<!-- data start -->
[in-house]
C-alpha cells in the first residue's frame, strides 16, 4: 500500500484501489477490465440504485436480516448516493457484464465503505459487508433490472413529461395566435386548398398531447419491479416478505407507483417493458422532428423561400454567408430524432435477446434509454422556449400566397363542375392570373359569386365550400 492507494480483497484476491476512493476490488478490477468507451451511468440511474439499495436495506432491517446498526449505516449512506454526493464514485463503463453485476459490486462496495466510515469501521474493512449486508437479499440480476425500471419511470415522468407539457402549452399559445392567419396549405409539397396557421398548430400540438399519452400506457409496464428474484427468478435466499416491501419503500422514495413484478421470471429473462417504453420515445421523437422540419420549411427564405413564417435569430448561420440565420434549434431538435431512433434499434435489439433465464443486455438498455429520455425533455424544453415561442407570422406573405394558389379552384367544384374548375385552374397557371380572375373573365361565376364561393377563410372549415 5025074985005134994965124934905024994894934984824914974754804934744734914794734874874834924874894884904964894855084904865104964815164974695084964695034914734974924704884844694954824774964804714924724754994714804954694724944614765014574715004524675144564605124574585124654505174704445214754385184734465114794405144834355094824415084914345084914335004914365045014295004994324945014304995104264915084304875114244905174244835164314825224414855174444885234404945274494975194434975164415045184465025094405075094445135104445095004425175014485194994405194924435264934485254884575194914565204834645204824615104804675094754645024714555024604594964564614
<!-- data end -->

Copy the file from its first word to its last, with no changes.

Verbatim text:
[in-house]
C-alpha cells in the first residue's frame, strides 16, 4: 500500500484501489477490465440504485436480516448516493457484464465503505459487508433490472413529461395566435386548398398531447419491479416478505407507483417493458422532428423561400454567408430524432435477446434509454422556449400566397363542375392570373359569386365550400 492507494480483497484476491476512493476490488478490477468507451451511468440511474439499495436495506432491517446498526449505516449512506454526493464514485463503463453485476459490486462496495466510515469501521474493512449486508437479499440480476425500471419511470415522468407539457402549452399559445392567419396549405409539397396557421398548430400540438399519452400506457409496464428474484427468478435466499416491501419503500422514495413484478421470471429473462417504453420515445421523437422540419420549411427564405413564417435569430448561420440565420434549434431538435431512433434499434435489439433465464443486455438498455429520455425533455424544453415561442407570422406573405394558389379552384367544384374548375385552374397557371380572375373573365361565376364561393377563410372549415 5025074985005134994965124934905024994894934984824914974754804934744734914794734874874834924874894884904964894855084904865104964815164974695084964695034914734974924704884844694954824774964804714924724754994714804954694724944614765014574715004524675144564605124574585124654505174704445214754385184734465114794405144834355094824415084914345084914335004914365045014295004994324945014304995104264915084304875114244905174244835164314825224414855174444885234404945274494975194434975164415045184465025094405075094445135104445095004425175014485194994405194924435264934485254884575194914565204834645204824615104804675094754645024714555024604594964564614